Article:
When it comes to fiscal policy proposals, the devil is in the details. Budgets require numbers to work, placing them somewhat outside the typical reality distortion field of the campaign trail and offering a rare chance to objectively analyze the substance of a candidate’s ideas. At the end of the day, the math has to work. Which perhaps explains why Mitt Romney’s tax plan—which promises to simultaneously lower taxes, eliminate deductions and reduce the deficit—is so short on any details that could complicate or invalidate its incredible premise.
Romney himself has admitted that “it’s kind of interesting for the groups to try and score it, because frankly it can’t be scored,” leaving journalists and think tanks in the dark as to how he could possibly lower taxes without growing the deficit or raising taxes elsewhere. But thanks to a report released last week by the Brookings Institution and the Tax Policy Center, we now know that obfuscation was precisely the point. Even their purposefully favorable treatment of Romney’s plan reveals his promises to be mathematically impossible.
The Tax Policy Center analysis begins by assuming that Romney would first eliminate all tax deductions for the rich, except those he has already promised to preserve, such as the preferential treatment given to investment income. But the total amount of revenue available from tax deductions for the rich is still less than the revenue that would be lost by cutting tax rates. For his plan to remain revenue-neutral as promised, Romney would therefore have to continue eliminating deductions all the way down the income distribution. In practice, this results in a net tax increase on all taxpayers with income below $200,000 of 58 percent—an average $500 tax increase for 95 percent of Americans and an average $2,041 increase for families with children.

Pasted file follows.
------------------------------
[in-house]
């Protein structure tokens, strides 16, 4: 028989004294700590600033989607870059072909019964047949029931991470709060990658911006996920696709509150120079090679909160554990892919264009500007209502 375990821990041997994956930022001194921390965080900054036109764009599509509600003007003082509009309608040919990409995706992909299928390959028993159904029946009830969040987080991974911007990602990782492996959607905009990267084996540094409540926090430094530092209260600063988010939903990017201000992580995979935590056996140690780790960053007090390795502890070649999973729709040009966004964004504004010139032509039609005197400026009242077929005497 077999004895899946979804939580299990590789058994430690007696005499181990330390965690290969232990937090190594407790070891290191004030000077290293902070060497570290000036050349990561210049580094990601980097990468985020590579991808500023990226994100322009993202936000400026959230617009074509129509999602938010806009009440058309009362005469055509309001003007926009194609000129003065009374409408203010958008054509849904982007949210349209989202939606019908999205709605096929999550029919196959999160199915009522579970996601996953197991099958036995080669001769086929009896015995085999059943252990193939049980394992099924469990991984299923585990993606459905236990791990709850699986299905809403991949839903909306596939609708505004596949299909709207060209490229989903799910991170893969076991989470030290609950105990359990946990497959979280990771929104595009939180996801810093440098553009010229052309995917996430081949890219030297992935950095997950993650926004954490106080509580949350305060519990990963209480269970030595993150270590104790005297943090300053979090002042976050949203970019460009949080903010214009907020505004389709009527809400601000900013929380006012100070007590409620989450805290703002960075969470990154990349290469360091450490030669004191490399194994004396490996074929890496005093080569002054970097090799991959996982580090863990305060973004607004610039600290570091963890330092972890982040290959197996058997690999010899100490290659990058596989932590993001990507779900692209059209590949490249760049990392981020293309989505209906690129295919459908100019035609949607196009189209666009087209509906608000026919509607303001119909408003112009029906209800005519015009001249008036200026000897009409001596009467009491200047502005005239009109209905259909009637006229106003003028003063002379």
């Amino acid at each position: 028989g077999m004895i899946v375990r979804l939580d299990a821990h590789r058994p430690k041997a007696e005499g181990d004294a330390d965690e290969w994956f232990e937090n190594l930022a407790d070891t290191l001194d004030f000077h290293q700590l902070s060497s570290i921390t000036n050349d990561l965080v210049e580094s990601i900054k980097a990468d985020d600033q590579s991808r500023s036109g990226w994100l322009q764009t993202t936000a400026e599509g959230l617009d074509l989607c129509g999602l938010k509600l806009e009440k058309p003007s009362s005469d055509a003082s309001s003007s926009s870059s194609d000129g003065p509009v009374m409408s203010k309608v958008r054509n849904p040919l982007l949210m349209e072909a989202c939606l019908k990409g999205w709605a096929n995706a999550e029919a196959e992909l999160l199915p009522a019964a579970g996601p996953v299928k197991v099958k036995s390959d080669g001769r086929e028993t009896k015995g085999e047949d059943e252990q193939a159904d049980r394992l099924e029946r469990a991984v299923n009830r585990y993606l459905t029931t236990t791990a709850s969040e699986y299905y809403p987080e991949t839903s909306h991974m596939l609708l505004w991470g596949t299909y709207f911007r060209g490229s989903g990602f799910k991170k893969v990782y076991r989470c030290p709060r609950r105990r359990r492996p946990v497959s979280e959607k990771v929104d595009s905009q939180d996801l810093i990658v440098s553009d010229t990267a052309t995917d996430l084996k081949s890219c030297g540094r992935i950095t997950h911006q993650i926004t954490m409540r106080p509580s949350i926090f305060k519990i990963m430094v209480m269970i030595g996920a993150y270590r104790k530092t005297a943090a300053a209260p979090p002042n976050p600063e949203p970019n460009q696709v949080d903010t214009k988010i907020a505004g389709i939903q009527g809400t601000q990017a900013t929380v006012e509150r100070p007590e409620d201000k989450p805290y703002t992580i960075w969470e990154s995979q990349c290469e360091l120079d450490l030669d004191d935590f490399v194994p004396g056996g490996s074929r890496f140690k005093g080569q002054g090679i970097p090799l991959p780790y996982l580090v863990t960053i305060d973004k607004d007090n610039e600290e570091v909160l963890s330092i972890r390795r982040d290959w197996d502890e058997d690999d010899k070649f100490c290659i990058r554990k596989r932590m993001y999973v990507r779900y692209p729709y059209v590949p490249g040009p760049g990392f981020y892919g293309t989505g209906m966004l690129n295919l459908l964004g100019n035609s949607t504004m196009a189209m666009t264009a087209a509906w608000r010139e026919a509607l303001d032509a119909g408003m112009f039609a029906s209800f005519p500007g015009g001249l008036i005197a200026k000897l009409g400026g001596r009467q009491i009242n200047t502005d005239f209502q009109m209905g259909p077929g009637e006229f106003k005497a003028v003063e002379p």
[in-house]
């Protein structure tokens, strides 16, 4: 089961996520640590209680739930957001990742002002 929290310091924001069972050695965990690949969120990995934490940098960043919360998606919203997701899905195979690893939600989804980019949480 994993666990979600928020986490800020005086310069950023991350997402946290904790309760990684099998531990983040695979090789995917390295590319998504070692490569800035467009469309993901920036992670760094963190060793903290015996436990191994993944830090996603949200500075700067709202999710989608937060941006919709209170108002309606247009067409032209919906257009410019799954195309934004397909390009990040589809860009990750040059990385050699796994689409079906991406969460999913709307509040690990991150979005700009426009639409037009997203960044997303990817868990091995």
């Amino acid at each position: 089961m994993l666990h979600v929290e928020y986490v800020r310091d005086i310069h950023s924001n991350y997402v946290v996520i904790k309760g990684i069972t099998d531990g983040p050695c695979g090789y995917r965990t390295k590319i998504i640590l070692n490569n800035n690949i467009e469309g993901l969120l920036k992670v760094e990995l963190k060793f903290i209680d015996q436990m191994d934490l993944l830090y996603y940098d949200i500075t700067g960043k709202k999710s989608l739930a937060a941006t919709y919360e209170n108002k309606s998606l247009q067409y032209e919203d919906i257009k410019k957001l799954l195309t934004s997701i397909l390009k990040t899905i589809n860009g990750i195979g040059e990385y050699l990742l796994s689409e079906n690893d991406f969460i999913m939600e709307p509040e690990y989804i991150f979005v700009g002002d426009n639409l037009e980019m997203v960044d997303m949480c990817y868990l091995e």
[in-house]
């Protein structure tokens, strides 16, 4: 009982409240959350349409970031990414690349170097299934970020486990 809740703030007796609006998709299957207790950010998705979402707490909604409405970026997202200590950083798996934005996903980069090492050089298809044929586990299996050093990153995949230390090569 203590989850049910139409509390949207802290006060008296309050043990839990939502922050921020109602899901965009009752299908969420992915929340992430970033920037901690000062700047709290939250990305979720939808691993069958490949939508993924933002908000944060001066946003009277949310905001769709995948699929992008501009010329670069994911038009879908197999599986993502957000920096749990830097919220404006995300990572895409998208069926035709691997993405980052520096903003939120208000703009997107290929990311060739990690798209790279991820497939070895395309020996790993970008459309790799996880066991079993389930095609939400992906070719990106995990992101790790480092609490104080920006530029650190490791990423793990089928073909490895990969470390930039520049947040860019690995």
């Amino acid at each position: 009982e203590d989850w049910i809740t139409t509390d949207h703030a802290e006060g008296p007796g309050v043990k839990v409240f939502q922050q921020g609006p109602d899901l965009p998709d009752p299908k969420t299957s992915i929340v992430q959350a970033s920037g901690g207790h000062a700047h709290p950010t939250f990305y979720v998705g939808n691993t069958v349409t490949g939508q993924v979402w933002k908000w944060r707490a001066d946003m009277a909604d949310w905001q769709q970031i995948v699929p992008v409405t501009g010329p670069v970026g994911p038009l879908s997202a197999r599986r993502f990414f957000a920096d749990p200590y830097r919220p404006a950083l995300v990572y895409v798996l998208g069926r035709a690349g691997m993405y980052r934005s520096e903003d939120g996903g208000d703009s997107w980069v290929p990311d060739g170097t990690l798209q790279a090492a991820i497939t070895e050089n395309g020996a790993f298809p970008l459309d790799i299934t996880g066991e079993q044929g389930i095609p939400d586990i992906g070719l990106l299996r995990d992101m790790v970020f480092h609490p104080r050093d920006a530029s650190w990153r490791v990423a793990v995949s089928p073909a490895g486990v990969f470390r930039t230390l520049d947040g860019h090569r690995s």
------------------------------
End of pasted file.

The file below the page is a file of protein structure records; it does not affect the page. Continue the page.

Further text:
That $86 billion shift in the tax burden—from the top 5 percent to the bottom 95 percent—is the most progressive possible result of Romney’s proposal. Again, it assumes (quite generously) that a Romney administration would aggressively cut benefits for the rich before proceeding to deductions for the middle class, like mortgage interest, employer-provided health care, education, medical expenses and child care.
What’s more, those numbers are based on Romney’s own model for economic growth, which assumes lower taxes on the rich would generate significant job creation and higher revenues. If you take away Romney’s “dynamic scoring” model, the tax increase facing the poor and middle class would need to be even higher. And all this assumes the Bush tax cuts are made permanent. Against a current law baseline (wherein the Bush tax cuts and other temporary tax breaks expire next year), the chance that Romney’s tax cuts are revenue neutral drops effectively to zero.
But maintaining revenue levels was never the point for establishment Republicans, as keen observers of the Bush administration will remember. What the Tax Policy Center analysis reveals is that unless Romney and his advisers intend to commit political suicide by raising taxes on 95 percent of the population, their real plan is to double down on the fairy tale logic of the Bush years: cut taxes, raise deficits, and wait for the magic of trickle-down growth to kick in.